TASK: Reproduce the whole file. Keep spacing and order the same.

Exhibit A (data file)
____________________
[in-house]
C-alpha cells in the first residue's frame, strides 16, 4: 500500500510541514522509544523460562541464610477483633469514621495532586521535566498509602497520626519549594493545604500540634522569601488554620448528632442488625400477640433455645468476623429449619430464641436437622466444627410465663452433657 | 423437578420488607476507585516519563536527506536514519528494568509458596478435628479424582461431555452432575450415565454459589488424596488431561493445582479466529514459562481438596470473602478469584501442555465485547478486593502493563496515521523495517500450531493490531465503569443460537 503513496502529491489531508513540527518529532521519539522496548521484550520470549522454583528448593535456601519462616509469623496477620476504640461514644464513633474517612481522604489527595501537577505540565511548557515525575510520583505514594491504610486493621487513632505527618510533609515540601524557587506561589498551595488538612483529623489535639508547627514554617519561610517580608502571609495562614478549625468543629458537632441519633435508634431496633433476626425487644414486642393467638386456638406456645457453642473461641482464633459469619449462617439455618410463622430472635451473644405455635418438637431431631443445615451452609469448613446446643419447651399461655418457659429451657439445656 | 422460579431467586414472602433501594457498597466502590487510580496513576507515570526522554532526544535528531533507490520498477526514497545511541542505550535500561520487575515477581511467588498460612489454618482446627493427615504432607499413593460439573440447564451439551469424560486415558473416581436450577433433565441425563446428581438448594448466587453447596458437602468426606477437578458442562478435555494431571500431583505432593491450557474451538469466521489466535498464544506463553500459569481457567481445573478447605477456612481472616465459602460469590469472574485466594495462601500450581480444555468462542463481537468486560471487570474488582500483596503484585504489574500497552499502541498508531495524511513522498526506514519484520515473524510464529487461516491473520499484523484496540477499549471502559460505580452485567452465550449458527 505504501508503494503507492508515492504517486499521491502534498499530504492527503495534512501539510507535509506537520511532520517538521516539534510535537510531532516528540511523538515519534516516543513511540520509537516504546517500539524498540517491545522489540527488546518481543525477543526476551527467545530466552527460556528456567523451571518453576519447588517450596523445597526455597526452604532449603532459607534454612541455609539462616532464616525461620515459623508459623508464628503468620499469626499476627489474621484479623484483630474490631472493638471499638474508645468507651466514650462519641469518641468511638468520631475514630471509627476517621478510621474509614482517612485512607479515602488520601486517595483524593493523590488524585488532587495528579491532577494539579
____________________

[in-house]
C-alpha cells in the first residue's frame, strides 16, 4: 500500500510541514522509544523460562541464610477483633469514621495532586521535566498509602497520626519549594493545604500540634522569601488554620448528632442488625400477640433455645468476623429449619430464641436437622466444627410465663452433657 | 423437578420488607476507585516519563536527506536514519528494568509458596478435628479424582461431555452432575450415565454459589488424596488431561493445582479466529514459562481438596470473602478469584501442555465485547478486593502493563496515521523495517500450531493490531465503569443460537 503513496502529491489531508513540527518529532521519539522496548521484550520470549522454583528448593535456601519462616509469623496477620476504640461514644464513633474517612481522604489527595501537577505540565511548557515525575510520583505514594491504610486493621487513632505527618510533609515540601524557587506561589498551595488538612483529623489535639508547627514554617519561610517580608502571609495562614478549625468543629458537632441519633435508634431496633433476626425487644414486642393467638386456638406456645457453642473461641482464633459469619449462617439455618410463622430472635451473644405455635418438637431431631443445615451452609469448613446446643419447651399461655418457659429451657439445656 | 422460579431467586414472602433501594457498597466502590487510580496513576507515570526522554532526544535528531533507490520498477526514497545511541542505550535500561520487575515477581511467588498460612489454618482446627493427615504432607499413593460439573440447564451439551469424560486415558473416581436450577433433565441425563446428581438448594448466587453447596458437602468426606477437578458442562478435555494431571500431583505432593491450557474451538469466521489466535498464544506463553500459569481457567481445573478447605477456612481472616465459602460469590469472574485466594495462601500450581480444555468462542463481537468486560471487570474488582500483596503484585504489574500497552499502541498508531495524511513522498526506514519484520515473524510464529487461516491473520499484523484496540477499549471502559460505580452485567452465550449458527 505504501508503494503507492508515492504517486499521491502534498499530504492527503495534512501539510507535509506537520511532520517538521516539534510535537510531532516528540511523538515519534516516543513511540520509537516504546517500539524498540517491545522489540527488546518481543525477543526476551527467545530466552527460556528456567523451571518453576519447588517450596523445597526455597526452604532449603532459607534454612541455609539462616532464616525461620515459623508459623508464628503468620499469626499476627489474621484479623484483630474490631472493638471499638474508645468507651466514650462519641469518641468511638468520631475514630471509627476517621478510621474509614482517612485512607479515602488520601486517595483524593493523590488524585488532587495528579491532577494539579